Eli Terry, the man who revolutionized clock manufacturing and whose timepieces became featured objects in millions of American homes, was born in South Windsor (then a part of East Windsor), Connecticut today in 1772.
Terry was a mechanical engineering prodigy who set his ambitions into motion at an early age, apprenticing himself to a clockmaker at 14, opening his own business at 21, and obtaining the first clock-related patent in the United States in 1797 at the age of 25. He revolutionized world manufacturing by demonstrating how clock parts could be produced faster and cheaper by machine than by hand and helped earn Connecticut a reputation as an international leader in precision manufacturing in the process.
Before Terry introduced his ingenious method of using interchangable parts and machine tools to mass-manufacture clocks, all timepieces had been meticulously measured and assembled by hand, making them a relatively rare and expensive commodity. Traditional workshops employing several craftsmen could only produce a few dozen clocks a year at most. In 1806, Eli Terry shocked the world by successfully completing a massive order to produce four thousand clock mechanisms in only three years’ time, thanks to his innovative manufacturing methods.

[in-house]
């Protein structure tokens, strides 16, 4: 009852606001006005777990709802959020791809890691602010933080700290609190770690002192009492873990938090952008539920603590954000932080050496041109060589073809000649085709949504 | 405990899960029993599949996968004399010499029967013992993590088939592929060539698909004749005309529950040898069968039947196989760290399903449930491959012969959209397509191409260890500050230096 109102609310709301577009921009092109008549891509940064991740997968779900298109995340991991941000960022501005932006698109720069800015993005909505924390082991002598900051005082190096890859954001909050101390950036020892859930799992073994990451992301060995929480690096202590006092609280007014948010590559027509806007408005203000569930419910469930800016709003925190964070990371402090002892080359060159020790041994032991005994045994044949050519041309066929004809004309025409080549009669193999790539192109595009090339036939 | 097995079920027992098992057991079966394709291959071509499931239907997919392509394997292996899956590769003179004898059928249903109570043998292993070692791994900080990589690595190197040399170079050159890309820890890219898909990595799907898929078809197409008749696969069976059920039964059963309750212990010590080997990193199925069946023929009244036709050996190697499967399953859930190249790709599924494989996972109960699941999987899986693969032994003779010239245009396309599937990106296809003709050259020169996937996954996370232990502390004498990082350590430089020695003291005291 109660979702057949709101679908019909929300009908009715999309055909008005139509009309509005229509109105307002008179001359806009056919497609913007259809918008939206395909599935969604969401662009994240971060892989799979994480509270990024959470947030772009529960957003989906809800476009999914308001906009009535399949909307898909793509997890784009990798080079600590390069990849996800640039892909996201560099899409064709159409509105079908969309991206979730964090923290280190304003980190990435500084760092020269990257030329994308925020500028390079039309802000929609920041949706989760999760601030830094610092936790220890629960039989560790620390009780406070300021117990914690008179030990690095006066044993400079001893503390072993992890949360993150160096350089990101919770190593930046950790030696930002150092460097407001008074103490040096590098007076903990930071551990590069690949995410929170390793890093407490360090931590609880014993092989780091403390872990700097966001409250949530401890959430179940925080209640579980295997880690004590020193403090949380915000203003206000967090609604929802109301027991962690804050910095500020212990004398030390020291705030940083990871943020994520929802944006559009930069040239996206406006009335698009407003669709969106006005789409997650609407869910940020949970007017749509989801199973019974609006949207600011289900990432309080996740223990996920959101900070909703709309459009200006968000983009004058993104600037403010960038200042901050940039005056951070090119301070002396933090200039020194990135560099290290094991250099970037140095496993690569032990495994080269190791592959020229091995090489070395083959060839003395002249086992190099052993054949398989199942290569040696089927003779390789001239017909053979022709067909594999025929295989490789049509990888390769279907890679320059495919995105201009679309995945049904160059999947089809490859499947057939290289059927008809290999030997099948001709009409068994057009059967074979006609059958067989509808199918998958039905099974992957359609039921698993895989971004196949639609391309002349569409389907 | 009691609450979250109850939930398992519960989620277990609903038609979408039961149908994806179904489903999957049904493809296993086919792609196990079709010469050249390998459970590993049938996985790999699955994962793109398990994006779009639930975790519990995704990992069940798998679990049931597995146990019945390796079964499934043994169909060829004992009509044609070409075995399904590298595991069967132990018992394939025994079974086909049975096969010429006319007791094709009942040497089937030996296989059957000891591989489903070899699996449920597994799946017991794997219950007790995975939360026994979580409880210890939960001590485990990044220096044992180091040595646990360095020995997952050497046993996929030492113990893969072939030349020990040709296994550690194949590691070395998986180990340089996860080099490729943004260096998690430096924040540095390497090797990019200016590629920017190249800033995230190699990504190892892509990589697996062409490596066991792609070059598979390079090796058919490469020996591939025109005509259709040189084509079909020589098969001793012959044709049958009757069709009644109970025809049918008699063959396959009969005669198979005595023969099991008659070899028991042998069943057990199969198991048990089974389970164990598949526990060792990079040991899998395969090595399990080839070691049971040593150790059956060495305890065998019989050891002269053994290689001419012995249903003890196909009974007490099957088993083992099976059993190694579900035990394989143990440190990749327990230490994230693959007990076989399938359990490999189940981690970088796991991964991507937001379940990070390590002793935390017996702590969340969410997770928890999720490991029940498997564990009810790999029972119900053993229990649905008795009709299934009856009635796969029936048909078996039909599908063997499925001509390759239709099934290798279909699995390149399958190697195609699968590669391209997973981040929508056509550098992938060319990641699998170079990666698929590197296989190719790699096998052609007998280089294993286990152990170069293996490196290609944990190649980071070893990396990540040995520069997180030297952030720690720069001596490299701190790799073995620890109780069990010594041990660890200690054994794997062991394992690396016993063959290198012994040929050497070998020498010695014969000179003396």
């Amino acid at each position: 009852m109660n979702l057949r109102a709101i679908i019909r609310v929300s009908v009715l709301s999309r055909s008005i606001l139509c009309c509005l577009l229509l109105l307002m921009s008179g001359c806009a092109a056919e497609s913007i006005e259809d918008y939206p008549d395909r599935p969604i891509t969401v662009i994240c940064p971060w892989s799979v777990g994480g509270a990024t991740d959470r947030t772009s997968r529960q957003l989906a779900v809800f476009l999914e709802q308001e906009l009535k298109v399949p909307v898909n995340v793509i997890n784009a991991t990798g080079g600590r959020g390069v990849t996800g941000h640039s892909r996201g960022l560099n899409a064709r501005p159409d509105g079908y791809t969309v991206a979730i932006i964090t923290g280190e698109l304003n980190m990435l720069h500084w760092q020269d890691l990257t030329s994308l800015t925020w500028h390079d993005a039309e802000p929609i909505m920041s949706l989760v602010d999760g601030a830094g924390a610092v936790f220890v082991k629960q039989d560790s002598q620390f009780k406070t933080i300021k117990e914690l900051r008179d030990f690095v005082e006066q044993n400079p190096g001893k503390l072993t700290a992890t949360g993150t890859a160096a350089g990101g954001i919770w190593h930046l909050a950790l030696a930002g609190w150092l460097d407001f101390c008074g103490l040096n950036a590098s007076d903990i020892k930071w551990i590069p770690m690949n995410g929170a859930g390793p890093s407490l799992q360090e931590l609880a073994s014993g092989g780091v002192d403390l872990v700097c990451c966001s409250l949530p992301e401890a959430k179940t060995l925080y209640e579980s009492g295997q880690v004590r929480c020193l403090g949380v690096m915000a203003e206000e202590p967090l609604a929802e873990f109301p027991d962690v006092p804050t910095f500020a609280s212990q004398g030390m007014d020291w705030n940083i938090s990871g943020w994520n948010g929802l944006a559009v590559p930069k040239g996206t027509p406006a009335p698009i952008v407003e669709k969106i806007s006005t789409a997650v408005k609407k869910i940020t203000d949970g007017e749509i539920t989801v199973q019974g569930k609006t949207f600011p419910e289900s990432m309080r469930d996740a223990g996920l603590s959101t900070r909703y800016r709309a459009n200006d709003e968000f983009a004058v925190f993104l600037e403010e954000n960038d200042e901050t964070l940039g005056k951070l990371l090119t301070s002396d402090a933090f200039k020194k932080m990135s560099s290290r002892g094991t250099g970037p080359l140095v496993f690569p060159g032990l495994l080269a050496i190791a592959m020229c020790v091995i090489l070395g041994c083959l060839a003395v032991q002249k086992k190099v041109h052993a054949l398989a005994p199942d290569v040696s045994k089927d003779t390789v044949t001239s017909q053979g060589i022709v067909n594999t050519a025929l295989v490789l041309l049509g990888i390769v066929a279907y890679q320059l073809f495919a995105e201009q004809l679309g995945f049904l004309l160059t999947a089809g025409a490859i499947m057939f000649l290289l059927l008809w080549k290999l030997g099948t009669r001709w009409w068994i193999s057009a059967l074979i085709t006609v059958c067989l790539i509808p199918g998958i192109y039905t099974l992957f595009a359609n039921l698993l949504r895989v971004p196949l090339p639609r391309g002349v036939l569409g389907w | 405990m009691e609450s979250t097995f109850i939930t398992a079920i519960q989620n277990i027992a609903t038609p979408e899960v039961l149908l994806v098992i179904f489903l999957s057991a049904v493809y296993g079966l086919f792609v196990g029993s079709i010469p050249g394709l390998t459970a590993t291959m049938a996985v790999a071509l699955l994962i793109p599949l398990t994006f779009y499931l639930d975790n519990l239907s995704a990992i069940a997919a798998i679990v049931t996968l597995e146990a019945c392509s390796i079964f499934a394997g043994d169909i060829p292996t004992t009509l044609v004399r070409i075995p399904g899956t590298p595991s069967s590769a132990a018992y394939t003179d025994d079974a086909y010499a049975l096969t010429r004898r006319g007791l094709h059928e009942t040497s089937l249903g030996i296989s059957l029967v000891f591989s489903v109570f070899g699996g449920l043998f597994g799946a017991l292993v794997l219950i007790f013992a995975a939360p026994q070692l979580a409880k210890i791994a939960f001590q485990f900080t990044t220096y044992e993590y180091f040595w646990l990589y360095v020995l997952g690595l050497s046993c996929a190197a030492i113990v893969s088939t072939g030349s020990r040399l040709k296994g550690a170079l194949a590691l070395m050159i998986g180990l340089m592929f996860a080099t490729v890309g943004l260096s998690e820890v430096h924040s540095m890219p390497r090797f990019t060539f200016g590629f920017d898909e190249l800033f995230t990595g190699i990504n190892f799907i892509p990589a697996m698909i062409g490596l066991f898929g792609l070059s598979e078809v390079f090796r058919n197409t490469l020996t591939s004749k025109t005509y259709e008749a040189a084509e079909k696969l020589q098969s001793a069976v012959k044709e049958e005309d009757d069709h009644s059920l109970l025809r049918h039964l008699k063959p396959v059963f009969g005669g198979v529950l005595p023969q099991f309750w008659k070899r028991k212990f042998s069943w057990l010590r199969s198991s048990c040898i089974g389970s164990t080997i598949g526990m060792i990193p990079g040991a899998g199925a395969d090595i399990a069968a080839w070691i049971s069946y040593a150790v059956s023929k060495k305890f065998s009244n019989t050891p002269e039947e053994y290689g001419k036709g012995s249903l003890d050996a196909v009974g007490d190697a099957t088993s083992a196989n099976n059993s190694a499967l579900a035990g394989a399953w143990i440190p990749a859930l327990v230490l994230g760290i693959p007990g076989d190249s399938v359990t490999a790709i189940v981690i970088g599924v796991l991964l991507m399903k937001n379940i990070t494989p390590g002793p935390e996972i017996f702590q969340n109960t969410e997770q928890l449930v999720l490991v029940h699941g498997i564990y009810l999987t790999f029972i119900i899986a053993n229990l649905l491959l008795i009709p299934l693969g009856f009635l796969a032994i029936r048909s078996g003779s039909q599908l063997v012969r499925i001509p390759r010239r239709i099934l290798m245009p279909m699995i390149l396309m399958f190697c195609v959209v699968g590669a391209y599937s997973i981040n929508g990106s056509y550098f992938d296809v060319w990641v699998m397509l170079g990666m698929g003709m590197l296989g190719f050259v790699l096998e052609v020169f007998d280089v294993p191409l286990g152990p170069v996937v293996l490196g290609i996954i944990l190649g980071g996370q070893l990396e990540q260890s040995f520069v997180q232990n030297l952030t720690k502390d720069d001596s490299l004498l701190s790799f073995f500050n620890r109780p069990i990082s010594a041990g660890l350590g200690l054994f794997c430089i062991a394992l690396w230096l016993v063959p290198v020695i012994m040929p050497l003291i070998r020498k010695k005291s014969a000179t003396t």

In order to make his clockmaking operations even more efficient, Terry built a series of factories in Plymouth, Connecticut on the banks of the Pequabuck river, which allowed him to utilize water power to drive his machinery. Later on, many of Terry’s associates and business partners went on to found their own successful manufacturing companies. The most famous of his protégés was Seth Thomas, who founded another one of America’s most famous clockmaking companies and cemented Connecticut’s reputation as the clockmaking capital of the United States.
In 1814, Terry revolutionized the market yet again by producing a more compact clock mechanism that could fit inside handsome wooden cases small enough to place on a shelf or mantel. These relatively inexpensive and space-saving “shelf clocks” made timepieces affordable and practical for scores of American families who couldn’t afford them previously. Eli Terry’s engineering genius changed both the way the world approached precision manufacturing, and how everyday Americans kept track of time in their homes. A timely revolution was first set in motion, today in Connecticut history.
“Eli Terry,” connecticuthistory.org
Alberta Eiseman, “Another Eli as the Hero of the Industrial Revolution,” New York Times
Debbie Sniderman, “Eli Terry: Biography,” American Society of Mechanical Engineers